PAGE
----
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Feb 3, 2010 1:11 PM by Elaine Sheridan

Deadly horse disease confirmed in neighboring states

A disease in horses that was considered "officially eradicated" from the United States is back, and in a big way.
Equine Piroplasmosis is deadly horse disease that kills as many as 20 percent of the horses that it infects and it has now been confirmed in 13 states: Texas, New Mexico, Indiana, Alabama, California, Florida, Louisiana, Minnesota, North Carolina, New Jersey, Tennessee, Utah and Wisconsin.
Most of the cases are in Texas. Nearly 400 cases of the disease have been confirmed in recent months. Of those, 289 are on the famous King Ranch in South Texas, and many of the cases in the other states have been linked to that ranch as well. But in a completely separate case 13 horses tested positive as part of a routine racetrack screening program in New Mexico. The source of that infection is unknown. Five of the positive horses were euthanized, and the others remain under quarantine.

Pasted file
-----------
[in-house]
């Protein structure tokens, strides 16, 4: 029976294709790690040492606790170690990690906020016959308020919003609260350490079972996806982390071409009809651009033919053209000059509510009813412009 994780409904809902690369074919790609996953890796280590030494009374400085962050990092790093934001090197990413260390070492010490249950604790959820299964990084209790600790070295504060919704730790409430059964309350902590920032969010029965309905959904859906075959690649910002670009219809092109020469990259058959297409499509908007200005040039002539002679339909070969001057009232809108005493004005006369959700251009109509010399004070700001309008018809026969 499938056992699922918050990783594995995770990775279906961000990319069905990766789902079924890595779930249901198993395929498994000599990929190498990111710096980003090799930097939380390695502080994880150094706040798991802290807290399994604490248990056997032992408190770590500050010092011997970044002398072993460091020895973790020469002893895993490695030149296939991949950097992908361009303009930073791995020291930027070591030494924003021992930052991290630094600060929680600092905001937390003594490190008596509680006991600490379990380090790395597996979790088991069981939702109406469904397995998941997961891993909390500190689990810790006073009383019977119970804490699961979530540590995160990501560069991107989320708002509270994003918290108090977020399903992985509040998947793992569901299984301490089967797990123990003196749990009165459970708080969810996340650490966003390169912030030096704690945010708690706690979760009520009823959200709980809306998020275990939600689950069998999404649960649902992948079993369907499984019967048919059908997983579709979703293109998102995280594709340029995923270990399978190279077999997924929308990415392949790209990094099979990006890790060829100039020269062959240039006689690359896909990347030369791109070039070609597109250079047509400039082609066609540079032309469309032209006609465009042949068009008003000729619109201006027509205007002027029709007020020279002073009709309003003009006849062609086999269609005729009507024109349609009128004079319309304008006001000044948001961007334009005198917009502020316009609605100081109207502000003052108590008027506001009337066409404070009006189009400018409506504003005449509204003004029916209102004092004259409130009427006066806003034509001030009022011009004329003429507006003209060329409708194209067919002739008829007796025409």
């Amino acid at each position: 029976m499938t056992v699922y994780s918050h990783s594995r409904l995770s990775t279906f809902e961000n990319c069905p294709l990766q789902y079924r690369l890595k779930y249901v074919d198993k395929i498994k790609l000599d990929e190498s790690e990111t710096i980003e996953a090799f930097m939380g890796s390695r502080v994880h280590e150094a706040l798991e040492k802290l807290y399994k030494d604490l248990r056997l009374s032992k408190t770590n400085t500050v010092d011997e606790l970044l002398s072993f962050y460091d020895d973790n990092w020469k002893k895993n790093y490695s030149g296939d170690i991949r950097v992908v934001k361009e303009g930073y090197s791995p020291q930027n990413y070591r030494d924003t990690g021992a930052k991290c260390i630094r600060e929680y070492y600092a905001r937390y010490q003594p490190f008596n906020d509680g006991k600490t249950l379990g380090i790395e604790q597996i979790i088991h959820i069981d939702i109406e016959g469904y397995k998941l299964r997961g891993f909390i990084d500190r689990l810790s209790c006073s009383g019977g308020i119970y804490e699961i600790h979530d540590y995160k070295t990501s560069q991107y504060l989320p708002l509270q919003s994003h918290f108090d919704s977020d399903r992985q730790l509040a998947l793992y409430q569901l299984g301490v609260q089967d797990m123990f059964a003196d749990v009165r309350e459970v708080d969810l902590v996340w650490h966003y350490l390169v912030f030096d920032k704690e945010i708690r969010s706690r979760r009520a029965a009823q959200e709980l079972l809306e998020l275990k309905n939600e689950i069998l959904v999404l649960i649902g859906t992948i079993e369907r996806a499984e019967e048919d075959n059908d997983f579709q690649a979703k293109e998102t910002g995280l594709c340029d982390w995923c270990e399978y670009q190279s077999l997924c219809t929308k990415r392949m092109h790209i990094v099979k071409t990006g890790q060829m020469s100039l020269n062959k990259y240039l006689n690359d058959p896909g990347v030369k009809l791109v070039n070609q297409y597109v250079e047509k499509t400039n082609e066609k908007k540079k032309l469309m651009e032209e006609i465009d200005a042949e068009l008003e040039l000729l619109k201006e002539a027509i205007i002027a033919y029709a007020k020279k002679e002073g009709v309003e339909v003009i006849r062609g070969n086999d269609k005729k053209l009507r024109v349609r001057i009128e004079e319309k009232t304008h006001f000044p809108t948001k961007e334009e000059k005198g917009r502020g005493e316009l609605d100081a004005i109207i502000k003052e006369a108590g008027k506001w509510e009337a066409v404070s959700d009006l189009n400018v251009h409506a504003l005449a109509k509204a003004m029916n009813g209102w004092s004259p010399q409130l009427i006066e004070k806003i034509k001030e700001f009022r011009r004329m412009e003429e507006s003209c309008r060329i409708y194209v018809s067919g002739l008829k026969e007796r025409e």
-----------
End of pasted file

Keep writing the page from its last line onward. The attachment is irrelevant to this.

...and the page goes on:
Right now the Colorado Department of Agriculture is requiring specific tests for horses coming from infected areas in Texas.
According to the American Veterinary Medical Association Equine Piroplasmosis is caused parasites in the blood which can be spread by ticks and other biting insects and the use of contaminated needles. The disease can be tough to diagnose because the symptoms are common in other diseases with problems,such as fever or anemia, and some infected horses might appear healthy. Blood tests are needed to diagnosis the disease. The only treatment is a potent type of chemotherapy that can have serious side effects in some horses.

 

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